Wednesday, December 26, 2012

Review of Road Trip by Gary Paulsen and Jim Paulsen

"Dogs never lie or cheat, and their default setting is love.  Some may seem grumpy, but all dogs have honor, humor and dignity and, if you're really lucky and you pay attention, they will bring out those same characteristics in you."

Road Trip by 
Gary Paulsen and Jim Paulsen

Publication Date January 8, 2013

Ages 10 and up (from the publisher)

128 pages

Review digital copy provided by NetGalley
My rating: 4 out of 5 stars

Who doesn't love Gary Paulsen?  He is a beloved author who is mostly noted for writing books geared toward young adults.  This is not the first time Paulsen has written about dogs, but it is the first time he has teamed up to write a book with his son, Jim Paulsen (a sculptor and former teacher). 

The book begins with 14 year-old Ben and his Dad starting out on a road trip to rescue a puppy.  Ben's family loves dogs and Ben is looking forward to getting another border collie. Atticus, their current 15 year-old border collie thinks he is more of a person than a dog and doesn't exactly love the idea of getting a dog, but he is enjoying the trip. The story is mostly told by Ben, but there are a few chapters where Atticus narrates the events from his point of view.  These descriptions add nicely to the development of the story. 

Early in the trip, Ben's impulsive and quite flaky father tells him that he has quit his job in order to start a business flipping houses.  The news is of little consequence to Ben until his dad explains that Ben might not be able to attend hockey camp because of the family's lack of finances.  

Ben is so upset by the news that he decides to give his father the silent treatment for most of the trip.  To further show his anger, Ben invites his friend Theo to go with them. Theo is a bit rough around the edges and Ben knows his father doesn't approve of their friendship. The trio are not far along in their trip when everything starts to go wrong. However, with every challenge a new character is introduced. 

First, the truck breaks down and needs extensive repairs. This is where we meet Gus, an ornery, old mechanic with a sharp tongue and a big heart.  After he learns about the puppy rescue, he lets the travelers borrow his old school bus, as long as he gets to go along with them.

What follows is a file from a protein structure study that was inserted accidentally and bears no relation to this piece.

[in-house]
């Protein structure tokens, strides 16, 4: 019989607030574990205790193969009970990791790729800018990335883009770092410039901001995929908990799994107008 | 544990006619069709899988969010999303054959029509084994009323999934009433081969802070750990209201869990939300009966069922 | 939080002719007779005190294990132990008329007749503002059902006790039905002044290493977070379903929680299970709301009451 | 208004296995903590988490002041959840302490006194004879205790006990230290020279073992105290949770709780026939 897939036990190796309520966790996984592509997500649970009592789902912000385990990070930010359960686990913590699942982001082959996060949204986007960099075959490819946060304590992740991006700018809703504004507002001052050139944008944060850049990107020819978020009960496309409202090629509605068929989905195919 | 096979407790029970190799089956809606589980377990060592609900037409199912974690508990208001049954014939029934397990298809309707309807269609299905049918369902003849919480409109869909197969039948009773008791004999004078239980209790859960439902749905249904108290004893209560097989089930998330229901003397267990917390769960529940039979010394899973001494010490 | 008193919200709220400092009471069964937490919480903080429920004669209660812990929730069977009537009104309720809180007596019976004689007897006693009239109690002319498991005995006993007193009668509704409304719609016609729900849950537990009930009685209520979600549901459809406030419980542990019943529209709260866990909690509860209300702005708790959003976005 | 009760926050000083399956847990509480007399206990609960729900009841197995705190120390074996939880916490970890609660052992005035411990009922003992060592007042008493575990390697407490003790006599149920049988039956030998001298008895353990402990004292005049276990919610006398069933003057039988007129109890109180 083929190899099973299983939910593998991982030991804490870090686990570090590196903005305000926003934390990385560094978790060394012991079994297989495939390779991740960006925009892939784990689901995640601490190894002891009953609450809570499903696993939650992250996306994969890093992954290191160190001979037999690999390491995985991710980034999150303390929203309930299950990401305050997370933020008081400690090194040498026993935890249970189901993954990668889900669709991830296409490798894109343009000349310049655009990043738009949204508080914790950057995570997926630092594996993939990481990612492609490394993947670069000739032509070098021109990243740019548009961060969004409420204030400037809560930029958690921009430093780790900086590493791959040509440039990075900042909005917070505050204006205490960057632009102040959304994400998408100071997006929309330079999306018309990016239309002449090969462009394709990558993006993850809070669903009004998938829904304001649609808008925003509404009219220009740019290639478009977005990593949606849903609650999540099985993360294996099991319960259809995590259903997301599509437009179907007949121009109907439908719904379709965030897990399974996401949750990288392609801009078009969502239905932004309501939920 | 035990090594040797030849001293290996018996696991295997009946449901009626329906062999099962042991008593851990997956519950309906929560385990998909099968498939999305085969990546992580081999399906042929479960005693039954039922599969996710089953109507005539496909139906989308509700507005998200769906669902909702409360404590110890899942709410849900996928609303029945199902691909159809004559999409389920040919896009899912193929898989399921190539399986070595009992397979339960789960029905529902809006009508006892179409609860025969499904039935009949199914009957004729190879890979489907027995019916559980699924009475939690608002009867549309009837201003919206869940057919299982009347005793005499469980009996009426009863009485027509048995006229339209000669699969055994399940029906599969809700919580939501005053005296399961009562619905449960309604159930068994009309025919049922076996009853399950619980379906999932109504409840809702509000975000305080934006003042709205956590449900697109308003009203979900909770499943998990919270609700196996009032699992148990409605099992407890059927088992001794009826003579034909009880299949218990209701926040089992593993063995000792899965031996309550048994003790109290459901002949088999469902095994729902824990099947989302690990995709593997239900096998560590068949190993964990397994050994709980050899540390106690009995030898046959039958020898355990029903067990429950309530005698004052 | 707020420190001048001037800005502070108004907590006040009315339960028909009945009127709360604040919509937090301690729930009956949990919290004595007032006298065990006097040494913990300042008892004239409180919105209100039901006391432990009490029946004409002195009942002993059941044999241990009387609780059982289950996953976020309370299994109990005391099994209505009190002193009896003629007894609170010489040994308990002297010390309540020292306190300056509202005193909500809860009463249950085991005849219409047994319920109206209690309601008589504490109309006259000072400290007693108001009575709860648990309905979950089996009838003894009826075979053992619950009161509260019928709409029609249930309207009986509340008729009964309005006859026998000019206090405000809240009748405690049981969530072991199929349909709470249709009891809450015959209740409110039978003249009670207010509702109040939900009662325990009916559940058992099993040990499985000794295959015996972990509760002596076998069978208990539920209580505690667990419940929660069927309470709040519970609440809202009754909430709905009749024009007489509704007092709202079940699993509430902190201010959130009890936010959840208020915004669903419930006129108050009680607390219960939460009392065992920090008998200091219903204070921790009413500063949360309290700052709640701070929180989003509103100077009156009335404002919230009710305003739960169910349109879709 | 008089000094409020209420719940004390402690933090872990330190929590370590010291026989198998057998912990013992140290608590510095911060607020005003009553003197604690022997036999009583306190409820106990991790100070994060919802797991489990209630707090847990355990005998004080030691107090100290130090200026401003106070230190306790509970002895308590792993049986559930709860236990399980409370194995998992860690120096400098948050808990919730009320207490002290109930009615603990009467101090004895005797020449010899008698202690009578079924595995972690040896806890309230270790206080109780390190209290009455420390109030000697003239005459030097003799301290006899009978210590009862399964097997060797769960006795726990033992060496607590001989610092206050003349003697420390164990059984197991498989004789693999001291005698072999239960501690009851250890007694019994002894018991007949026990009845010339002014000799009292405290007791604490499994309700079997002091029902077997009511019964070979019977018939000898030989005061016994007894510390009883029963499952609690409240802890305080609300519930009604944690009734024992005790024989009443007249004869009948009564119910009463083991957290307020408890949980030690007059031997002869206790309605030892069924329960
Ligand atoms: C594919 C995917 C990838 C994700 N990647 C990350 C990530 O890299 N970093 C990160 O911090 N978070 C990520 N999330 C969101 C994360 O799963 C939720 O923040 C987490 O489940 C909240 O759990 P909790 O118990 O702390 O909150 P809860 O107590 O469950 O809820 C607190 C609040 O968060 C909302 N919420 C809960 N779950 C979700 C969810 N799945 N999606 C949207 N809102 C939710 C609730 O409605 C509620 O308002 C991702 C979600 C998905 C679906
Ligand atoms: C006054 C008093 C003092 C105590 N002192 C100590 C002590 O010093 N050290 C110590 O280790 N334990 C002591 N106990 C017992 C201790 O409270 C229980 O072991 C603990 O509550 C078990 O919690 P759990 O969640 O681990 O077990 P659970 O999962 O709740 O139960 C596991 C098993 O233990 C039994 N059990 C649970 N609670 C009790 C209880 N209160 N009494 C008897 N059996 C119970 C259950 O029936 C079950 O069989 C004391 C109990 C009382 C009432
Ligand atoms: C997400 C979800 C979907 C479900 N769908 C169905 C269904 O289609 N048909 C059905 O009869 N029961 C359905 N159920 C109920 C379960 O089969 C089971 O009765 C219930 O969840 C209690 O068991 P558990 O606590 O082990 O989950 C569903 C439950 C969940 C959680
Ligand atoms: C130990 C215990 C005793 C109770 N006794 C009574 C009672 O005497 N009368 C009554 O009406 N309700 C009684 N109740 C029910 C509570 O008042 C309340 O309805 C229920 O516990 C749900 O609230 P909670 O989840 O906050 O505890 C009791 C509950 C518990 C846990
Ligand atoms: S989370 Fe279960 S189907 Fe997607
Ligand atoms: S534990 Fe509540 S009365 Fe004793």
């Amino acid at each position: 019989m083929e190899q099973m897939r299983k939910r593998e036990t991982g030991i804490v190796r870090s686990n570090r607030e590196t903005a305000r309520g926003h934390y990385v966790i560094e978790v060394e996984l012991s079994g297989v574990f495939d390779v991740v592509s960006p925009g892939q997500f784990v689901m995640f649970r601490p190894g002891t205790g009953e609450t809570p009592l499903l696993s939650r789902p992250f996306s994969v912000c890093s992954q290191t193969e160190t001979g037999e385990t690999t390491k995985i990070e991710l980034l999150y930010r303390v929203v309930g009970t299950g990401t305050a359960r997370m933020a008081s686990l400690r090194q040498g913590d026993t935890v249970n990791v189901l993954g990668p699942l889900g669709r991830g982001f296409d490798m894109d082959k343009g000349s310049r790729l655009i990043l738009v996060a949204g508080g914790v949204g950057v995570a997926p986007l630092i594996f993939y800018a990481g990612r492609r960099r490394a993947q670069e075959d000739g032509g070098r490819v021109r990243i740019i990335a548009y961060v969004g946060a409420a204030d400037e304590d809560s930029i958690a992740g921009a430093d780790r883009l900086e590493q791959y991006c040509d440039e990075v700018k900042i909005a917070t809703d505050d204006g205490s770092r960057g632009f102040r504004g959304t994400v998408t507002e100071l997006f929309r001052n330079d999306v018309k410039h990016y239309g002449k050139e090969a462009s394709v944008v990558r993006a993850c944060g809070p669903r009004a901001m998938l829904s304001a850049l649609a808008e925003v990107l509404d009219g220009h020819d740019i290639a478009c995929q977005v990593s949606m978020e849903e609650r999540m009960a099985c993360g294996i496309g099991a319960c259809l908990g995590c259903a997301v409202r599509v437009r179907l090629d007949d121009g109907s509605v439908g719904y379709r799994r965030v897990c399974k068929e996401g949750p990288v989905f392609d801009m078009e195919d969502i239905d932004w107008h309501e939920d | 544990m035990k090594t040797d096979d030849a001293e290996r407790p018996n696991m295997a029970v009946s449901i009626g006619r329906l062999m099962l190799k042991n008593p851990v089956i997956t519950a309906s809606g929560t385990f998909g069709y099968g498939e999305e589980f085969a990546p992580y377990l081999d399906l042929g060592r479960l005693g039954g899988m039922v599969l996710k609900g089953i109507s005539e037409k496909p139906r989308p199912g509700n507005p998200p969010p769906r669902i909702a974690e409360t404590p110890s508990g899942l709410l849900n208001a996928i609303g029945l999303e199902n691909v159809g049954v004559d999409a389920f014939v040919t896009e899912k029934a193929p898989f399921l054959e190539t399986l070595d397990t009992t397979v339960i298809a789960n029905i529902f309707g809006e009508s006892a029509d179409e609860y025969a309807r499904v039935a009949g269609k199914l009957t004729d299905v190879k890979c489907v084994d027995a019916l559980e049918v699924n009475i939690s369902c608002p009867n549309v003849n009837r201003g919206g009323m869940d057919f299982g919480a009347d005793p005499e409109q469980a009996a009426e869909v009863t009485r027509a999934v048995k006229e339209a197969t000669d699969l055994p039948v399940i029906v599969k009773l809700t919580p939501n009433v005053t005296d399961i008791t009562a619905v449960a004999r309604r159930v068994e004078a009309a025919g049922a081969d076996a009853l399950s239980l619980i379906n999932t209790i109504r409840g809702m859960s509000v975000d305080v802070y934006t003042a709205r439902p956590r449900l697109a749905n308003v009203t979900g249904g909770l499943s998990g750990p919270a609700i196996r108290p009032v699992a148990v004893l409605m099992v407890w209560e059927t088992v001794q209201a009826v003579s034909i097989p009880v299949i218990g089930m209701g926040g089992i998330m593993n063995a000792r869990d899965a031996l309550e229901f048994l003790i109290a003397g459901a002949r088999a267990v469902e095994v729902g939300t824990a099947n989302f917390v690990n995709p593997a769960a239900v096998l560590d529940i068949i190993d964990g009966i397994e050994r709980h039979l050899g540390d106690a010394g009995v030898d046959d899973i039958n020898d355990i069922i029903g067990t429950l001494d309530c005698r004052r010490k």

Next, they stop at a pub where we meet Mia the waitress/aspiring actress.  She is throwing a burly young man out of the pub with gusto.  Mia is an attractive and tough older teen who is very spiritual and in touch with the emotions of others. Both boys are instantly intrigued by her.  After Theo nearly gets in a fight with the ejected man, Mia gets to know the group and ends up traveling with them on the bus.  

It is at this point that Theo starts acting distracted and nervous and we find out he has been keeping a secret.  This unlikely group of new friends bonds during the next few days as they try to get to the border collie.

The last third of the book is a whirlwind.  Theo is being followed by criminals who want to hurt him and the group is trying to lose him with the help of some local police officers.  Will they ever make it to the puppy before someone else takes him? Will Ben ever forgive his father?  Will Theo survive and turn his life around? It all ties up nicely at the end for the reader.

Paulsen did a great job of creating tension near the end and providing a few surprises along the way.  However, the beginning third of the book was a bit slow for me.  The book is definitely meant for young adults with situations such a "flipping the bird" and some slightly romantic situations. I would not recommend it for students under 5th grade.  

Gary and Jim Paulsen have taken their love of dogs and created a great novel. You don't have to be a dog lover to really enjoy this book.  It will appeal to a wide variety of readers including reluctant readers.   

Click here for a list of books by Gary Paulsen.

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